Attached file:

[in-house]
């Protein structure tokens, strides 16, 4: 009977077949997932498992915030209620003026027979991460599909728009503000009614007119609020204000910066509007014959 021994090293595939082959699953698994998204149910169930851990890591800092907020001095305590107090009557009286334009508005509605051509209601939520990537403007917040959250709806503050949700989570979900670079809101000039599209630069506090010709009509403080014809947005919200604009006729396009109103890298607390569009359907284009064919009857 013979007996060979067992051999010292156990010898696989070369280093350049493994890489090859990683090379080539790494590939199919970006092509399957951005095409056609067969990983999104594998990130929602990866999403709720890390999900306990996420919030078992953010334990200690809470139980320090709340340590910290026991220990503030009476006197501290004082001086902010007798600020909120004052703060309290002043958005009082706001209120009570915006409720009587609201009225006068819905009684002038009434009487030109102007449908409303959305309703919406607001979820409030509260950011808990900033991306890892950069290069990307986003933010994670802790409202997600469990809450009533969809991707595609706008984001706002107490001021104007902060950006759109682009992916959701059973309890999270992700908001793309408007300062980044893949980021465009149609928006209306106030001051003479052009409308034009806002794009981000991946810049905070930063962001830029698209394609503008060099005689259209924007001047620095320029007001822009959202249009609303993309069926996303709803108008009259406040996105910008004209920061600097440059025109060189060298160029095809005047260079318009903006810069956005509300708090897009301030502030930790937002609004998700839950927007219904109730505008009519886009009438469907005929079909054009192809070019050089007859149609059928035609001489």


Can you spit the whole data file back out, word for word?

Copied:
[in-house]
């Protein structure tokens, strides 16, 4: 009977077949997932498992915030209620003026027979991460599909728009503000009614007119609020204000910066509007014959 021994090293595939082959699953698994998204149910169930851990890591800092907020001095305590107090009557009286334009508005509605051509209601939520990537403007917040959250709806503050949700989570979900670079809101000039599209630069506090010709009509403080014809947005919200604009006729396009109103890298607390569009359907284009064919009857 013979007996060979067992051999010292156990010898696989070369280093350049493994890489090859990683090379080539790494590939199919970006092509399957951005095409056609067969990983999104594998990130929602990866999403709720890390999900306990996420919030078992953010334990200690809470139980320090709340340590910290026991220990503030009476006197501290004082001086902010007798600020909120004052703060309290002043958005009082706001209120009570915006409720009587609201009225006068819905009684002038009434009487030109102007449908409303959305309703919406607001979820409030509260950011808990900033991306890892950069290069990307986003933010994670802790409202997600469990809450009533969809991707595609706008984001706002107490001021104007902060950006759109682009992916959701059973309890999270992700908001793309408007300062980044893949980021465009149609928006209306106030001051003479052009409308034009806002794009981000991946810049905070930063962001830029698209394609503008060099005689259209924007001047620095320029007001822009959202249009609303993309069926996303709803108008009259406040996105910008004209920061600097440059025109060189060298160029095809005047260079318009903006810069956005509300708090897009301030502030930790937002609004998700839950927007219904109730505008009519886009009438469907005929079909054009192809070019050089007859149609059928035609001489």